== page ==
Retired but not gone away
Readers of our blog will be familiar with the controversy surrounding the now retired Dave Hartnett, former Permanent Secretary for Tax at HMRC (see postings of 19 December 2011 and 21 December 2011). Readers will recall that the Public Accounts Committee ('PAC') issued a scathing report into alleged 'sweetheart' deals reached by HMRC with certain companies, including Goldman Sachs. Of particular concern to the PAC in the case of Goldman Sachs, was the failure by the HMRC negotiating team, led by Mr Hartnett, to consult with HMRC's Solicitor's Office before concluding the settlement. Nor did the negotiating team refer the case to HMRC's High Risk Corporate Programme Board ('the Board') which should have been involved in the process. When the Board did eventually consider the matter, it rejected the settlement that had been reached because it discovered that HMRC had failed to charge interest on the outstanding tax. Despite this, HMRC decided not to reopen or renegotiate the settlement, even though they received legal advice that they were entitled to do so.
Enter UK Uncut
Further revelations have recently come to light (see in particular The Guardian and The Telegraph, 2 May 2013). These revelations follow an action in the High Court brought by the campaign group UK Uncut Legal Action, which is seeking a declaration from the Court that the settlement reached in 2010 between Goldman Sachs and HMRC was unlawful.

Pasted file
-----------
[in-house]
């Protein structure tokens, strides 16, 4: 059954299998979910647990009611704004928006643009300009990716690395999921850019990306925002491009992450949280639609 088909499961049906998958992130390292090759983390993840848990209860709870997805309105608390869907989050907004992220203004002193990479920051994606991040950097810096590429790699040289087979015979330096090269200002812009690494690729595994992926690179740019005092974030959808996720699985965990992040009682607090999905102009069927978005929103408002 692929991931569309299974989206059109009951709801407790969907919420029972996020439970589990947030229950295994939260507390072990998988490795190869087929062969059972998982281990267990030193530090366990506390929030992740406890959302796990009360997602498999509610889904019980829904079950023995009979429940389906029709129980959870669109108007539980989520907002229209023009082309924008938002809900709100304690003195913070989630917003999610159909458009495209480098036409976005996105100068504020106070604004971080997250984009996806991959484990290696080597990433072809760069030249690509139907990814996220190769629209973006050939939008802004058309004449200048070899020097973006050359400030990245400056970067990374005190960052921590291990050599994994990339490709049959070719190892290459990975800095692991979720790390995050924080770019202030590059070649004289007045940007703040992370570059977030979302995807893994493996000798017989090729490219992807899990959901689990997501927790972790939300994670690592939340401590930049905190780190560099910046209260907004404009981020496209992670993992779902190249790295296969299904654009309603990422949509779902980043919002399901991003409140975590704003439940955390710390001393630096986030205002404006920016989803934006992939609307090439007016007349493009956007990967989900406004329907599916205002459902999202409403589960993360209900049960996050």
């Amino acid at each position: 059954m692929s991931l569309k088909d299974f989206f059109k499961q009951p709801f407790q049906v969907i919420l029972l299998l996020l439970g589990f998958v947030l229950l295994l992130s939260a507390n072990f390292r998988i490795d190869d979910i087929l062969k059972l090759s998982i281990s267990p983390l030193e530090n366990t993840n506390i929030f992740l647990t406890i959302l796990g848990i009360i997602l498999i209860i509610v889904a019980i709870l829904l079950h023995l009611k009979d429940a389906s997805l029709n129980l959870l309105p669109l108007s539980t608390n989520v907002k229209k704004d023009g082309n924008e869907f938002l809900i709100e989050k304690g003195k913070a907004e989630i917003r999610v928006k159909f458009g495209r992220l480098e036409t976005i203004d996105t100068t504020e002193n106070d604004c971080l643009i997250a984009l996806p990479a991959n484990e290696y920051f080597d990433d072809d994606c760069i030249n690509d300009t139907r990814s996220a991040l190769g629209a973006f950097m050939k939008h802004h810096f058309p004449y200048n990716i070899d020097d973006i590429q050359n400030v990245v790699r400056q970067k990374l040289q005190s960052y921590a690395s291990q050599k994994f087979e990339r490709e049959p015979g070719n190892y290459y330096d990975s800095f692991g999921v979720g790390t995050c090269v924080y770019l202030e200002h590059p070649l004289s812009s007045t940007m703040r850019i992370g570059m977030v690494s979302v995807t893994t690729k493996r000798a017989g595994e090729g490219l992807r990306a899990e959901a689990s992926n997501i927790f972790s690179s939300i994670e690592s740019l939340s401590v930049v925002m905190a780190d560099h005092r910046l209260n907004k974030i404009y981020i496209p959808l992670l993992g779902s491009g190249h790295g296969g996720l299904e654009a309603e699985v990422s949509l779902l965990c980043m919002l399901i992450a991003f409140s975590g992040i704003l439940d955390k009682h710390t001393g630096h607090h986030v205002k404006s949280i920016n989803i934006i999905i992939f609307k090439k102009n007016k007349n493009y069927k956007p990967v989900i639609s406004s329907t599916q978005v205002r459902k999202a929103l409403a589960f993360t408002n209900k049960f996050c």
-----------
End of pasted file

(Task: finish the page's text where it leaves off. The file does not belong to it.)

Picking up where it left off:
As part of the action, new evidence has been placed before the Court, including a witness statement by Mr Hartnett. It would appear that the deal was struck by a handshake between Mr Hartnett and the Finance Director of Goldman Sachs on 19 November 2010 (the dispute had concerned national insurance contribution payments dating back to the 1990s). However, eleven days later, the Board rejected the settlement because HMRC had failed to collect any interest on the disputed sum. That very same day, the Chancellor, Mr Osborne, announced that the top 15 banks, including Goldman Sachs, had signed up to the voluntary Code of Practice on Taxation for Banks (the 'Code'). As readers will be aware, the Code seeks to change the behaviour and attitudes of banks towards tax avoidance. It would appear that Mr Hartnett chose to intervene personally at this point as he was concerned that Goldman Sachs might 'go off at the deep end' and withdraw from the Code. Mr Hartnett was also concerned that there would be political embarrassment for the government 'the risks here are a major embarrassment to the Chancellor, George Osborne'.
As a result the deal went ahead notwithstanding that the Board had rejected the deal.
Whether, in the words of the Director of UK Uncut Legal Action, Murray Worthy, this case exposes a 'controversial cover up at the heart of government', it must be of concern that a senior member of HMRC chose to ignore legal advice from his own department and the view expressed by the Board and did not reopen the settlement which had been reached with Goldman Sachs with the end result being that Goldman Sachs did not have to pay interest on the monies it owed to the Exchequer. It is to be hoped that the judgment of the High Court will shed further light on the facts and circumstances surrounding this particular settlement and that similar 'sweetheart' deals will not be reached by HMRC in the future.